Not realizing there was an opening band at Pinback’s recent Charleston date, my friends and I arrived too late to catch Savannah’s own Kylesa, who in an odd match-up (with far too little fanfare) is out on the road for a couple of weeks by special request of those way-cool indie-rockers.

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Music video from Kylesa's 2006 album Time Will Fuse Its Worth :

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Fresh from cutting a new album, these internationally-known exponents of the “Savannah sound” headline a massive bill that also includes the buzzworthy, locally-based “psychedelic hardcore” band A Girl A Gun A Ghost. This show kicks off a 26-date nationwide tour for the band, which has recently altered their lineup (much to the chagrin of some longtime fans who feel they may have sacrificed some of their uniqueness in the process). Also appearing: Knives Exchanging Hands and Before We Forget. Listen & Learn: myspace.com/kylesa, myspace.com/agirlagunaghost, myspace.com/knivesexchanginghands. Fri., 11 pm, The Jinx.


Marce, Lauren Lapointe, Hannah Miller

Locally-based artist Lauren Lapointe is often at the epicenter of the female singer/songwriter game. A tireless independent musician, she got into the game relatively late, but has dedicated herself to writing, recording and self-releasing her own emotional, poetic tunes, usually accompanying herself on acoustic guitar. Her last CD hit #13 on the Roots Music Report Folk Charts, and one of the famed Wainwright family called her “a gifted and openhearted storyteller with a flair for melody.” She has also in the past organized acoustic showcases at this popular eatery and venue.

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Here's Lapointe at a recent S.C. festival gig :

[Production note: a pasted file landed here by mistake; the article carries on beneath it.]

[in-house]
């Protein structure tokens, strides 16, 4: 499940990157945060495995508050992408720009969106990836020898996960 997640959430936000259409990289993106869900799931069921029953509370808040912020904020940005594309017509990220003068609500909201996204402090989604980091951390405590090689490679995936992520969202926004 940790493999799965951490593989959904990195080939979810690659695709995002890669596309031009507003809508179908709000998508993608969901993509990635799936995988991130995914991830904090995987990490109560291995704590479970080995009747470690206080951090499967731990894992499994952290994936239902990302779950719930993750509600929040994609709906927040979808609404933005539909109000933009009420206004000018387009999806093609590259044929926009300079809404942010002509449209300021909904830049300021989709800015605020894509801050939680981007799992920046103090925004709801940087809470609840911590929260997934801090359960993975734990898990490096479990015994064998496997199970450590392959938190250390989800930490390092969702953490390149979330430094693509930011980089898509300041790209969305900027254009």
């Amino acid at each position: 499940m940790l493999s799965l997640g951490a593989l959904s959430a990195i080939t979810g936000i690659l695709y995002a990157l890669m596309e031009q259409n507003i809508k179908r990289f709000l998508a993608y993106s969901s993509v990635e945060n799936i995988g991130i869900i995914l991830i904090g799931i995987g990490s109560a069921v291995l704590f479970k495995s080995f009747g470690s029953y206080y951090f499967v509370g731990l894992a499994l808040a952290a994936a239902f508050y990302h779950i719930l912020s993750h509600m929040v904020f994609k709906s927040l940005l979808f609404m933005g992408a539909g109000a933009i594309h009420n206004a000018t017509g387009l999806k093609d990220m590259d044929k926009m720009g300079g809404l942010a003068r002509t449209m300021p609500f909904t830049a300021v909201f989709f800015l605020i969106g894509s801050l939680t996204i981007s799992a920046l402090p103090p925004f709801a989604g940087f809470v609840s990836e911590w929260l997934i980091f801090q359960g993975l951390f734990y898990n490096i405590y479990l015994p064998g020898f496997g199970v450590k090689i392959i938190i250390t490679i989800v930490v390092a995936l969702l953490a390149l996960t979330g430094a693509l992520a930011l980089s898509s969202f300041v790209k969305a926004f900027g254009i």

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This time around, she’s joined by Gainesville, Fl.’s Marce (whose sensual stage presence and message-oriented lryics helped her nab Folk Song of The Year in VH-1’s 2006 Save The Music Awards).

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Here's Marce backed by a band:

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Columbia, S.C.’s Miller, whose career is said to be off to a great start (she just released a Nashville-tracked album that’s receiving plenty of college airplay, and has opened for the likes of Sarah Lee Guthrie and Danielle Howle) appears as well.

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Here's Miller live in the recording studio:

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Listen & Learn: marceonline.com, hannahmillermusic.com, laurenl.com. $5 - $10 sugg. donation. Sat., 8 pm, Sentient Bean Coffeehouse - ALL-AGES.


Rick Elvis (Undressed)

No, he won’t be doing “An American Trilogy” in the buff, but this regional Presley impersonator will supposedly be starting a new, two-day-a-week house gig out of costume at this low-key venue. Better yet, all these shows are free to the public. Info: 354-5515. Thursdays, 8 pm & Sundays, 4 pm, American Legion Post 184 (Thunderbolt).


Reed Waddle

This award-winning songwriter (who's collaborated with rock star John Oates) has been hailed as an artist with tremendous potential, and as someone who “understands how to create, write and construct a hit tune.” Noted for his coastal upbringing, there’s a decided lightness of being in his material that reminds many critics and listeners of the same kind of buoyant optimism often found in the work of Paul Simon or Ben Harper.

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Here's an interview with Waddle and a solo performance:

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This gig (his Savannah debut, I believe) finds him playing one of the most laid-back, alcohol-free rooms in the area. Listen & Learn: reedwaddle.com. Wed., Oct. 8, 9 pm, Metro Coffee House- ALL-AGES.

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Jim Reed